You can tell much about a place from the small shops that still manage to thrive in a world of big-box retailers and other faceless consumer outlets. In Hawaii, one of the defining local institutions is the neighborhood surf shop. There you'll find not just boards, but something far more valuable: solid advice.
Befriend the informal surf ambassadors who run the local shops, and they will impart wisdom not easily found in a surf map or guidebook, including personal insights into Hawaii's gnarliest breaks—places with evocative names like Point Panic, Suicides and Avalanche.
And, of course, there's perhaps the most famous break of all: the Banzai Pipeline.
"As we know, Pipeline is the best surf spot in the world. It's the standard against which others are measured," says James Cuizon, owner of Crank and Carve, a surf, bodyboard and skate shop in the North Shore town of Haleiwa.
A good day at Pipeline means an encounter with fellow surfers who can be as friendly as pitbulls with migraines, and waves that can shatter boards into kindling. And then there's the reef. At Pipeline there can be 10 foot waves blasting over just three feet of water, so if you fall on the reef or get caught inside the break, you're lucky if you come out merely sliced up. In 2005 alone, Pipeline claimed the lives of two expert watermen, Tahitian surfer Malik Joyeux and photographer Jon Mozo.
Pipeline "is not the wave that the average Joe goes out to surf," Cuizon says. His bleak advice for that particular break: "Stay out of the water."
Whether big spots like Pipeline are firing depends on several factors, one of which is whether a swell is hitting the spot. Because of the Pacific Ocean's size, storm-generated swells have the space to travel thousands of miles and organize into well-defined groups of waves, or sets, without losing energy as they approach Hawaii. When they jam into Hawaii's reefs, the swells rise up like great blue leviathans and normally flat spots can become monsters.
Castles in Waikiki is a case in point. "Only when there's a south swell, only at 10 to 15 feet, will Castles fire," says Toru Yamaguchi, owner of Surf Garage in Honolulu. Castles is not a particularly steep wave, but it has "huge water" Yamaguchi says.
When Hawaiian surfers talk about wave sizes, they normally refer to the back of a wave, not the face. Thus, a wave desribed as "15 feet Hawaiian" can have a face the size of a three-story building. "It's kind of scary," Yamaguchi says. "You can see the whole island almost."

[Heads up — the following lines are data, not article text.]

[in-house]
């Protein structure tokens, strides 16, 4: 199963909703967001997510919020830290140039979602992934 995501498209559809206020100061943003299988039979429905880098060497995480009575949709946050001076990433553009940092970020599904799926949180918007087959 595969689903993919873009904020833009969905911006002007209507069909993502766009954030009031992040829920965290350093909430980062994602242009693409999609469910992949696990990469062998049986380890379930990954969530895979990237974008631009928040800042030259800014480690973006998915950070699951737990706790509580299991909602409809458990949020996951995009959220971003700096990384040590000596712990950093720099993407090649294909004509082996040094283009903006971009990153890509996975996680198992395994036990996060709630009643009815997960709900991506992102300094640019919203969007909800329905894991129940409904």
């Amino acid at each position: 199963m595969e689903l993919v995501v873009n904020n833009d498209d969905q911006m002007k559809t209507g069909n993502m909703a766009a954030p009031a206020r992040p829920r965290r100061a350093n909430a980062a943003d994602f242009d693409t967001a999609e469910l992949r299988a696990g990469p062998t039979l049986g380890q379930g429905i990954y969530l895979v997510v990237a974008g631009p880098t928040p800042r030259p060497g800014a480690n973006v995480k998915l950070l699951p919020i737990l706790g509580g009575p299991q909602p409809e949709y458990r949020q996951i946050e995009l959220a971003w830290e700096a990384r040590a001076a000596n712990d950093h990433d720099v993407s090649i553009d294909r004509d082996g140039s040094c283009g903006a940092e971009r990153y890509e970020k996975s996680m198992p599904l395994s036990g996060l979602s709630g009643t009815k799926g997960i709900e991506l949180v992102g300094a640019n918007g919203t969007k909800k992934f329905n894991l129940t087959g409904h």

Castles also holds an honored place in Hawaiian surfing lore, Yamaguchi notes. It was there that the legendary three-time Olympian and father of modern surfing, Duke Kahanamoku, caught a wave that he rode for nearly a mile, from out near the shipping lanes to Waikiki Beach. Technically, Duke rode not one, but a series of waves, that linked several of Waikiki's breaks.
Among these was Canoes, which is one of the world's most-surfed spots. As far as sheer traffic and mayhem, Canoes also might be Hawaii's gnarliest spot. Located under the henna hulk of Diamond Head crater, Canoes has multiple breaks a short paddle from the beach. The waves are big but gentle, the vibe friendly and the beach boys guaranteed to have even the most hopeless kook standing on an inside bump within an hour. Surfing Canoes is the quintessential Hawaii experience. Unfortunately, a lot of people realize this.
Imagine a hundred or more people with 10-foot longboards sitting out in the line-ups and paddling for waves. Throw in a couple of 50-foot-long, 1,000-pound six-person outrigger canoes. Add a few oblivious snorkelers, some clueless bodyboarders and random swimmers. And then consider that at least a fourth of the surfers have never surfed before. "To me, over there is the most dangerous surf spot in Hawaii," Yamaguchi says. "It's a highway, and it's worse because people don't know how to drive."